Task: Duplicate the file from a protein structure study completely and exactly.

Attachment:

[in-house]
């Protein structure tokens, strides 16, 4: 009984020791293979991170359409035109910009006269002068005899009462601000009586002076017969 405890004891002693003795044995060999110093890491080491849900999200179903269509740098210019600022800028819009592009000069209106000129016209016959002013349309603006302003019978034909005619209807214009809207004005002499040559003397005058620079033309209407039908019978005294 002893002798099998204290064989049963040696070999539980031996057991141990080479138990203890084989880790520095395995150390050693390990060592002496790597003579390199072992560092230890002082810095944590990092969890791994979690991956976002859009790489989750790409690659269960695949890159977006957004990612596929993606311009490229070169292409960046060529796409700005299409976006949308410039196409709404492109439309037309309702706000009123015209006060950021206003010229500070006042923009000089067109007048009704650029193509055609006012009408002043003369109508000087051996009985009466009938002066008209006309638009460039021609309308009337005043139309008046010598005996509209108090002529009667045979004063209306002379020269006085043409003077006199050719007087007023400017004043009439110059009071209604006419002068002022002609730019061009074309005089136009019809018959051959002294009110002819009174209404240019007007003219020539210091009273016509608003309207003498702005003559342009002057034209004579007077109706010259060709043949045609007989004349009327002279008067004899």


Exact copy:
[in-house]
């Protein structure tokens, strides 16, 4: 009984020791293979991170359409035109910009006269002068005899009462601000009586002076017969 405890004891002693003795044995060999110093890491080491849900999200179903269509740098210019600022800028819009592009000069209106000129016209016959002013349309603006302003019978034909005619209807214009809207004005002499040559003397005058620079033309209407039908019978005294 002893002798099998204290064989049963040696070999539980031996057991141990080479138990203890084989880790520095395995150390050693390990060592002496790597003579390199072992560092230890002082810095944590990092969890791994979690991956976002859009790489989750790409690659269960695949890159977006957004990612596929993606311009490229070169292409960046060529796409700005299409976006949308410039196409709404492109439309037309309702706000009123015209006060950021206003010229500070006042923009000089067109007048009704650029193509055609006012009408002043003369109508000087051996009985009466009938002066008209006309638009460039021609309308009337005043139309008046010598005996509209108090002529009667045979004063209306002379020269006085043409003077006199050719007087007023400017004043009439110059009071209604006419002068002022002609730019061009074309005089136009019809018959051959002294009110002819009174209404240019007007003219020539210091009273016509608003309207003498702005003559342009002057034209004579007077109706010259060709043949045609007989004349009327002279008067004899």